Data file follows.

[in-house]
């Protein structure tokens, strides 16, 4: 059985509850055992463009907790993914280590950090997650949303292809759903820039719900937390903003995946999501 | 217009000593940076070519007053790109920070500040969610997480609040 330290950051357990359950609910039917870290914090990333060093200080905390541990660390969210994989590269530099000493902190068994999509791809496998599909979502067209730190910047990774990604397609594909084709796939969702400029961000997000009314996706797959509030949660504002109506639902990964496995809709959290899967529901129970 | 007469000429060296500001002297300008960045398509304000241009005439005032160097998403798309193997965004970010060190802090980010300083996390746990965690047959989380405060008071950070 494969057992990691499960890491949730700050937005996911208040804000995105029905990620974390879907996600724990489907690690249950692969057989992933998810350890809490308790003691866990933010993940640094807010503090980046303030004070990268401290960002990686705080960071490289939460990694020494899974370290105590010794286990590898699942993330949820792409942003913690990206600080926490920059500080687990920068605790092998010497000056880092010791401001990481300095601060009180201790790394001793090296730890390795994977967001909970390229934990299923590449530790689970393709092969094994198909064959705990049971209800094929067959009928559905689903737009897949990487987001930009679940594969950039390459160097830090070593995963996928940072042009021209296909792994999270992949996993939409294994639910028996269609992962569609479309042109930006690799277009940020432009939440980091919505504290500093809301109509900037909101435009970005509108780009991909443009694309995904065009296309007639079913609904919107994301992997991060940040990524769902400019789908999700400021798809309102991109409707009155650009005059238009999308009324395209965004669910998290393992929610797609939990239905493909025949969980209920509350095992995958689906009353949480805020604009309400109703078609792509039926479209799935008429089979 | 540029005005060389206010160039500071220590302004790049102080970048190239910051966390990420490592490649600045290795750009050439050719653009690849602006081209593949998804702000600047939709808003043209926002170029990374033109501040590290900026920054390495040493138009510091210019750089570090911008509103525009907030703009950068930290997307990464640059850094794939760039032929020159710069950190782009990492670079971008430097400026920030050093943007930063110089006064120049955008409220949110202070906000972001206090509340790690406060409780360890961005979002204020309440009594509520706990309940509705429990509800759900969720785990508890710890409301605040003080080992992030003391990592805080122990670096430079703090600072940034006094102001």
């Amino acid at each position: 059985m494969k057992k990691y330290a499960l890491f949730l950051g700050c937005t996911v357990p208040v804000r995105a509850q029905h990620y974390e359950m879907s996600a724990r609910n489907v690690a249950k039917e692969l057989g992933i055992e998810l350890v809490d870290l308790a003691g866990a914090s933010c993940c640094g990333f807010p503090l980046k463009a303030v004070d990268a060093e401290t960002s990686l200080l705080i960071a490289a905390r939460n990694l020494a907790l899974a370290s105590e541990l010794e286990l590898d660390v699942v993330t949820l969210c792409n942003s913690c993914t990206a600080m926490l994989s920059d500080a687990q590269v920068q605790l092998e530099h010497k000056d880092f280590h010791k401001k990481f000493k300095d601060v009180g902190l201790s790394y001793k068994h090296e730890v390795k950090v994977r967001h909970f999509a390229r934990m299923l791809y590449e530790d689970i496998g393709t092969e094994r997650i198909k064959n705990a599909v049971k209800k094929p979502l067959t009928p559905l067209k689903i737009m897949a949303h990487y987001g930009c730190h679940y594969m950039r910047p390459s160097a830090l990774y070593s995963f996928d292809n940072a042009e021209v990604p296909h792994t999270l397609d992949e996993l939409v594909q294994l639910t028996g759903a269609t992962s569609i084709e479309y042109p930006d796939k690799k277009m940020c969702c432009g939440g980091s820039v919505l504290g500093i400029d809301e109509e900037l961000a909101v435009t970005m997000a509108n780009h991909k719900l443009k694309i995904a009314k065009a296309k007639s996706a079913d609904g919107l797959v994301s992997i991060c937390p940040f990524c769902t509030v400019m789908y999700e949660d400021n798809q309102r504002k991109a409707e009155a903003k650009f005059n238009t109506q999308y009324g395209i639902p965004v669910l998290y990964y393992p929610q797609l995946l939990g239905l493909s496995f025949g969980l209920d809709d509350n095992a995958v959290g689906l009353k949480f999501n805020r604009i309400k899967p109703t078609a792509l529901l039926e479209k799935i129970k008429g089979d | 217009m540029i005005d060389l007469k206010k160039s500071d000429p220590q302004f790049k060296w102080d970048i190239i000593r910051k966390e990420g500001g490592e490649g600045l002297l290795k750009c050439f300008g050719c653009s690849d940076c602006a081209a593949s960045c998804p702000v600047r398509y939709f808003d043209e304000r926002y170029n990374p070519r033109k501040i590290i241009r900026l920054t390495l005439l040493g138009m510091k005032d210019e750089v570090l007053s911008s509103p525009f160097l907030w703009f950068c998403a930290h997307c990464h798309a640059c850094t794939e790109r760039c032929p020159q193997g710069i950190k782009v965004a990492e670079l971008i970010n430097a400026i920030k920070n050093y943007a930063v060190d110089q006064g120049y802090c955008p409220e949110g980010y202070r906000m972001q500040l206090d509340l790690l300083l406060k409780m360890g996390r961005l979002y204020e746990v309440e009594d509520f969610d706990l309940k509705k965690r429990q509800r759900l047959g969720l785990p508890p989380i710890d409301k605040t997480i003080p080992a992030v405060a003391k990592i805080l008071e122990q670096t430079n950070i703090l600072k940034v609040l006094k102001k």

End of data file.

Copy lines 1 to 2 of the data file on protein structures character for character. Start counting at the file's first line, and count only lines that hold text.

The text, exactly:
[in-house]
């Protein structure tokens, strides 16, 4: 059985509850055992463009907790993914280590950090997650949303292809759903820039719900937390903003995946999501 | 217009000593940076070519007053790109920070500040969610997480609040 330290950051357990359950609910039917870290914090990333060093200080905390541990660390969210994989590269530099000493902190068994999509791809496998599909979502067209730190910047990774990604397609594909084709796939969702400029961000997000009314996706797959509030949660504002109506639902990964496995809709959290899967529901129970 | 007469000429060296500001002297300008960045398509304000241009005439005032160097998403798309193997965004970010060190802090980010300083996390746990965690047959989380405060008071950070 494969057992990691499960890491949730700050937005996911208040804000995105029905990620974390879907996600724990489907690690249950692969057989992933998810350890809490308790003691866990933010993940640094807010503090980046303030004070990268401290960002990686705080960071490289939460990694020494899974370290105590010794286990590898699942993330949820792409942003913690990206600080926490920059500080687990920068605790092998010497000056880092010791401001990481300095601060009180201790790394001793090296730890390795994977967001909970390229934990299923590449530790689970393709092969094994198909064959705990049971209800094929067959009928559905689903737009897949990487987001930009679940594969950039390459160097830090070593995963996928940072042009021209296909792994999270992949996993939409294994639910028996269609992962569609479309042109930006690799277009940020432009939440980091919505504290500093809301109509900037909101435009970005509108780009991909443009694309995904065009296309007639079913609904919107994301992997991060940040990524769902400019789908999700400021798809309102991109409707009155650009005059238009999308009324395209965004669910998290393992929610797609939990239905493909025949969980209920509350095992995958689906009353949480805020604009309400109703078609792509039926479209799935008429089979 | 540029005005060389206010160039500071220590302004790049102080970048190239910051966390990420490592490649600045290795750009050439050719653009690849602006081209593949998804702000600047939709808003043209926002170029990374033109501040590290900026920054390495040493138009510091210019750089570090911008509103525009907030703009950068930290997307990464640059850094794939760039032929020159710069950190782009990492670079971008430097400026920030050093943007930063110089006064120049955008409220949110202070906000972001206090509340790690406060409780360890961005979002204020309440009594509520706990309940509705429990509800759900969720785990508890710890409301605040003080080992992030003391990592805080122990670096430079703090600072940034006094102001």